The bank will advise a group that is considering building a 1,200-kilometre transmission line bringing hydroelectricity and broadband internet from Manitoba to several communities in the territory. If the project goes ahead, the bank may invest directly. (The Globe and Mail)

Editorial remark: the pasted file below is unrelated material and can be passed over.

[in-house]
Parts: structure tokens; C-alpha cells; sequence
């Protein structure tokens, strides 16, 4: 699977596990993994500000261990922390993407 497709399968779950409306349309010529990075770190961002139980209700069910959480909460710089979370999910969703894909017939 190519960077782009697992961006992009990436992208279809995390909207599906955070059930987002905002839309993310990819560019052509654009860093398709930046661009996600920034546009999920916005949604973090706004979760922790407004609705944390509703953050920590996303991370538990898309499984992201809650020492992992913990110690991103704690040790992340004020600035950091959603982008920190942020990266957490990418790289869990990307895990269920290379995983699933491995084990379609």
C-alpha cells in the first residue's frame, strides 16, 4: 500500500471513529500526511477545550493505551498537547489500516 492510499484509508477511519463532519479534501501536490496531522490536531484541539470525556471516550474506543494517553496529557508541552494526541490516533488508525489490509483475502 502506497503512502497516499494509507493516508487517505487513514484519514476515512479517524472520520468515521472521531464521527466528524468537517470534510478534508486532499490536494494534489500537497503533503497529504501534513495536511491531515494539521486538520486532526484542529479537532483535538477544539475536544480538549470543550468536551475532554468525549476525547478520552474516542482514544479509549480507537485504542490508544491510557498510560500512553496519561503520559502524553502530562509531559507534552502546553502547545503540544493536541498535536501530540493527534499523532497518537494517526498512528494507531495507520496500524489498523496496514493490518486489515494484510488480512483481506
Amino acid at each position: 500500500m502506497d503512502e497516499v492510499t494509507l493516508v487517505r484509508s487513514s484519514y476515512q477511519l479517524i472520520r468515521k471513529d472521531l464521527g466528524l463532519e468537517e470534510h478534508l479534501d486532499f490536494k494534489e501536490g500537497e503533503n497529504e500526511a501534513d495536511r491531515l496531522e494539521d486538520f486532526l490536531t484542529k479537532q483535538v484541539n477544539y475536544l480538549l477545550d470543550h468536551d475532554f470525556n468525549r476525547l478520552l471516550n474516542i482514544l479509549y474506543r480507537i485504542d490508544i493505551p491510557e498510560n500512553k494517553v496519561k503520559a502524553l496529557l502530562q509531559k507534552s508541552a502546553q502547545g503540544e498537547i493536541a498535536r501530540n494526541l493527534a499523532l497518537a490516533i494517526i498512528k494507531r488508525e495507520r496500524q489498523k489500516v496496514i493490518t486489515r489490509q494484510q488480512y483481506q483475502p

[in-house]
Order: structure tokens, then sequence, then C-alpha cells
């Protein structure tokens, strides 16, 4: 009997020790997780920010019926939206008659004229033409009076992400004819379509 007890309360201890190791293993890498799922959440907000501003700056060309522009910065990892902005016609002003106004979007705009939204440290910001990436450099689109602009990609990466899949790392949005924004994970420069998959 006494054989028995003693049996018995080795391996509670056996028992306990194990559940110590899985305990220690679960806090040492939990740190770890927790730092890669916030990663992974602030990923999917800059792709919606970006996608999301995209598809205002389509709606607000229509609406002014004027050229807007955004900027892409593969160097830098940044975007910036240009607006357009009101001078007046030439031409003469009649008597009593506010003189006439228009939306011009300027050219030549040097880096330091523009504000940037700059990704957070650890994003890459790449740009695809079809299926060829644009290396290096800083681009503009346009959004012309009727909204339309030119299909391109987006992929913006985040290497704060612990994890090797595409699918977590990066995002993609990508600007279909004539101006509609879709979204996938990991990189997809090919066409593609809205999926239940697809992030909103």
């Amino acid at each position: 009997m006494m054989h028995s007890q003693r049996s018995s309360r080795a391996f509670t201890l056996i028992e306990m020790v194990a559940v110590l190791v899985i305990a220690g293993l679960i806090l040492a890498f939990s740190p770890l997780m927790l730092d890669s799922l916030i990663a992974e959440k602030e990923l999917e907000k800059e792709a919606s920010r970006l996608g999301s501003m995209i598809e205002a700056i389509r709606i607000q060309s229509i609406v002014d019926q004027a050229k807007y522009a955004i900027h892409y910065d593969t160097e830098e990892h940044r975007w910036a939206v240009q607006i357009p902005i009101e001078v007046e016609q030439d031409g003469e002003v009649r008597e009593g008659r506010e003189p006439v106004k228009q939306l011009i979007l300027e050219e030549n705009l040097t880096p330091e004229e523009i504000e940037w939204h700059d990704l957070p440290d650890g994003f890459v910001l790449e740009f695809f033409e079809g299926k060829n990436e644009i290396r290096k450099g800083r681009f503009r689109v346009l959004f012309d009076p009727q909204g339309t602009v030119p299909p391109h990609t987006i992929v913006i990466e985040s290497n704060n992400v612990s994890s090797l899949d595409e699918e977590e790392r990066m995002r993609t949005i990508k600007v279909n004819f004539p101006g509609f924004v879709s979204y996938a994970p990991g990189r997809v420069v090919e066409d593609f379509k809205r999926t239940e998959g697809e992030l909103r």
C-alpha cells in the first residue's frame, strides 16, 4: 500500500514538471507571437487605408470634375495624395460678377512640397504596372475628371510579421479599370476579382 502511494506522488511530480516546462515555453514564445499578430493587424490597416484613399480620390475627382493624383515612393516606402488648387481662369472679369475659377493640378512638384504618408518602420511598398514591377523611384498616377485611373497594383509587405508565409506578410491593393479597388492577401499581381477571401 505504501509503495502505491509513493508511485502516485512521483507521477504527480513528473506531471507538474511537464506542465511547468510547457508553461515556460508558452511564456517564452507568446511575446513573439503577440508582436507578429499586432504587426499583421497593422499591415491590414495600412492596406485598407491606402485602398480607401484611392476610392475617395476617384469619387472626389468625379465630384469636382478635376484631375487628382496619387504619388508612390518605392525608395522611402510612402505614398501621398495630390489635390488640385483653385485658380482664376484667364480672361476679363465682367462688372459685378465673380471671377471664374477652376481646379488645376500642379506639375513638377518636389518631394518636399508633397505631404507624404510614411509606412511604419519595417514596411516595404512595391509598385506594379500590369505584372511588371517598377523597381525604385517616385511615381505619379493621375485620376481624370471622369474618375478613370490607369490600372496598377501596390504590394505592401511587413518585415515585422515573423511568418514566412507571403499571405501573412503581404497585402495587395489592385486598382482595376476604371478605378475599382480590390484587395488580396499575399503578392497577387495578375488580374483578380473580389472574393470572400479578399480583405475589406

Talking point: This is the bank’s ninth project and its second partnership with a pension fund. It’s also the first project in the Prairies and it comes after the Conservatives, which largely swept the region in last fall’s election, promised to close the bank. On Wednesday, CEO Pierre Lavallée said he hoped other pension funds, as well as international investors, would make more infrastructure investments in Canada. That’s the same pitch the bank has been making since it was founded in 2017. In October 2019, The Logic reported it was looking at creating a public utility to lower internet costs and provide service in areas that don’t have fast coverage. This new project could halve energy costs in parts of Nunavut and increase internet download speeds by 3,000 per cent.